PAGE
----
The equines vision have many curiosities, such as the size of their huge eyes, exceeded only by whales, ostriches and seals. The location of their eyes allows them to have a fairly wide vision of 340°, and it can be monocular or binocular.
Horses can distinguish colors, contrary to the myth of grayscale vision, although they cannot identify a large spectrum of colors. Red and green are usually colors that aren’t distinguishable from each other.
Even though horses are diurnal animals, their night vision is good, because their eyes have a high sensitivity to light, although the adaptation time is slow, and they also process 25 images per second.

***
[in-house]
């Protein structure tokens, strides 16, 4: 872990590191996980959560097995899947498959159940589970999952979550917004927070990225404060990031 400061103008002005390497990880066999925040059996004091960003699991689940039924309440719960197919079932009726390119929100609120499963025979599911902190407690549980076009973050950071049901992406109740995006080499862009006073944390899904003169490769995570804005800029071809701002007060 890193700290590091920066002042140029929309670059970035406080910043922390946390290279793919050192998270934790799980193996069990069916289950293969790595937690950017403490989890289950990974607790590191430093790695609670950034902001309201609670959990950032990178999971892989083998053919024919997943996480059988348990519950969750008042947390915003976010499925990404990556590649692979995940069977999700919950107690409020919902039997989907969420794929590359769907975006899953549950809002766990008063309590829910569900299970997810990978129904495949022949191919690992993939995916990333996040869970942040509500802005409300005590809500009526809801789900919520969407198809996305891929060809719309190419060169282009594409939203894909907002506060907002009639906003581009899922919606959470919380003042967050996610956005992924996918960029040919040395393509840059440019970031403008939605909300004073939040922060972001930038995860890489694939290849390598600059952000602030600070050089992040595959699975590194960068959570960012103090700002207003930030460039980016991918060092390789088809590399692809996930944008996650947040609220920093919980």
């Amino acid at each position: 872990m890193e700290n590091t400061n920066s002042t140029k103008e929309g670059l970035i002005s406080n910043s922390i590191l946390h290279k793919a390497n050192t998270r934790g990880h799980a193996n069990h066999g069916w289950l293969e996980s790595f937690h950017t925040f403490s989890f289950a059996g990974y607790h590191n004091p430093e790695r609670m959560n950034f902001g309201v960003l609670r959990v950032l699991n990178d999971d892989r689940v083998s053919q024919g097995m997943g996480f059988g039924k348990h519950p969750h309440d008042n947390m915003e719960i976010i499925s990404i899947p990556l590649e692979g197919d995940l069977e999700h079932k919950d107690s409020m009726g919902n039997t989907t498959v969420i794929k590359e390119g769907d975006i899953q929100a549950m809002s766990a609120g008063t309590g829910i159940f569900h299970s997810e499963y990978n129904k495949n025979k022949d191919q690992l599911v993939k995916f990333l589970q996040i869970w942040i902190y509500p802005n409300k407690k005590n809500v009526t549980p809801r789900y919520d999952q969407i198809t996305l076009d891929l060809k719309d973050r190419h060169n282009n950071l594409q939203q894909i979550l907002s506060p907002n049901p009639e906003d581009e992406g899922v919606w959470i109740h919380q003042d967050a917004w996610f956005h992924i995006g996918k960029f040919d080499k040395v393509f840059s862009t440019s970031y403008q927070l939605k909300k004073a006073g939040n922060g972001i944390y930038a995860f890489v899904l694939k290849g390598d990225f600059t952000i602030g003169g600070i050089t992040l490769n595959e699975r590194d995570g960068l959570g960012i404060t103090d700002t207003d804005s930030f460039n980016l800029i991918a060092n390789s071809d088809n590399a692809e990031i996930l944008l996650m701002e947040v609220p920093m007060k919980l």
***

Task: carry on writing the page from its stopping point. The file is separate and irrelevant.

Another particularity of the equine eyes is that they can reflect stress through blinking, with six contractions per minute being a possible sign of stress.
When horses are well trained, they are taught to suppress their natural stress responses. While every handler recognizes when their horse is restless, many times they can suppress stress in a profound way, and it can only be reflected in their eyes.
So it is important to always check the equine’s eyes as a non-invasive way to check their physical condition and mood, to confirm that they are in excellent condition, and to have a healthy and strong horse.